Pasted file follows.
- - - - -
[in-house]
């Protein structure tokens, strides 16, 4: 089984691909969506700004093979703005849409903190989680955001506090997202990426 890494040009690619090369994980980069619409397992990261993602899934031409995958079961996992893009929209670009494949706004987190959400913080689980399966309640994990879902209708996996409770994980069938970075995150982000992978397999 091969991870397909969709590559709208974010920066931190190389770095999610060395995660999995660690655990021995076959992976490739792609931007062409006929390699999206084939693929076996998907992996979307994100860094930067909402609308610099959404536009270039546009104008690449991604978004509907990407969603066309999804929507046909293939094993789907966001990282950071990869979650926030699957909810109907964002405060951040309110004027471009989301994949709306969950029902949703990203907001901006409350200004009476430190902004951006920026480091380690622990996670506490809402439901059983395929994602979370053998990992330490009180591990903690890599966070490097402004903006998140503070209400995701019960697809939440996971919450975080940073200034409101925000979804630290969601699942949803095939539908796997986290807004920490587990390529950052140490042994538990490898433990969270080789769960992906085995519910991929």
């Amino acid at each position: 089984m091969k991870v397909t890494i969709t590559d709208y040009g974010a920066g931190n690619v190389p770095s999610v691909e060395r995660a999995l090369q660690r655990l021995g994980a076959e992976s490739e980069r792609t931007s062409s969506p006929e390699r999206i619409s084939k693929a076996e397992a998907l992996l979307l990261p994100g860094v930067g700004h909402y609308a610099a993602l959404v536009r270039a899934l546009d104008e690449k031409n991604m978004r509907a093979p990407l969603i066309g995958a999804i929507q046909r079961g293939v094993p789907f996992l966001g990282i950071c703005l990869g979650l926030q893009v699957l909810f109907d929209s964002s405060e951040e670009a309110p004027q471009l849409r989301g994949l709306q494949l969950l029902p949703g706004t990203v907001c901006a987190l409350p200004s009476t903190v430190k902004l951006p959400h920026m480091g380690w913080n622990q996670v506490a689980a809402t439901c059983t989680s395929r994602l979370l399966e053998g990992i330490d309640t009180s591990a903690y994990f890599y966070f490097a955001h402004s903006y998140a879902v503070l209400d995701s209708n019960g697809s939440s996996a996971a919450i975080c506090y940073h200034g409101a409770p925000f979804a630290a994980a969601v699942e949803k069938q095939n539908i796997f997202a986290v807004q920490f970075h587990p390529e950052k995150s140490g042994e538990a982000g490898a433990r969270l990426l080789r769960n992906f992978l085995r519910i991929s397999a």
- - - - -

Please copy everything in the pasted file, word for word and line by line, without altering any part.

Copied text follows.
[in-house]
């Protein structure tokens, strides 16, 4: 089984691909969506700004093979703005849409903190989680955001506090997202990426 890494040009690619090369994980980069619409397992990261993602899934031409995958079961996992893009929209670009494949706004987190959400913080689980399966309640994990879902209708996996409770994980069938970075995150982000992978397999 091969991870397909969709590559709208974010920066931190190389770095999610060395995660999995660690655990021995076959992976490739792609931007062409006929390699999206084939693929076996998907992996979307994100860094930067909402609308610099959404536009270039546009104008690449991604978004509907990407969603066309999804929507046909293939094993789907966001990282950071990869979650926030699957909810109907964002405060951040309110004027471009989301994949709306969950029902949703990203907001901006409350200004009476430190902004951006920026480091380690622990996670506490809402439901059983395929994602979370053998990992330490009180591990903690890599966070490097402004903006998140503070209400995701019960697809939440996971919450975080940073200034409101925000979804630290969601699942949803095939539908796997986290807004920490587990390529950052140490042994538990490898433990969270080789769960992906085995519910991929």
């Amino acid at each position: 089984m091969k991870v397909t890494i969709t590559d709208y040009g974010a920066g931190n690619v190389p770095s999610v691909e060395r995660a999995l090369q660690r655990l021995g994980a076959e992976s490739e980069r792609t931007s062409s969506p006929e390699r999206i619409s084939k693929a076996e397992a998907l992996l979307l990261p994100g860094v930067g700004h909402y609308a610099a993602l959404v536009r270039a899934l546009d104008e690449k031409n991604m978004r509907a093979p990407l969603i066309g995958a999804i929507q046909r079961g293939v094993p789907f996992l966001g990282i950071c703005l990869g979650l926030q893009v699957l909810f109907d929209s964002s405060e951040e670009a309110p004027q471009l849409r989301g994949l709306q494949l969950l029902p949703g706004t990203v907001c901006a987190l409350p200004s009476t903190v430190k902004l951006p959400h920026m480091g380690w913080n622990q996670v506490a689980a809402t439901c059983t989680s395929r994602l979370l399966e053998g990992i330490d309640t009180s591990a903690y994990f890599y966070f490097a955001h402004s903006y998140a879902v503070l209400d995701s209708n019960g697809s939440s996996a996971a919450i975080c506090y940073h200034g409101a409770p925000f979804a630290a994980a969601v699942e949803k069938q095939n539908i796997f997202a986290v807004q920490f970075h587990p390529e950052k995150s140490g042994e538990a982000g490898a433990r969270l990426l080789r769960n992906f992978l085995r519910i991929s397999a």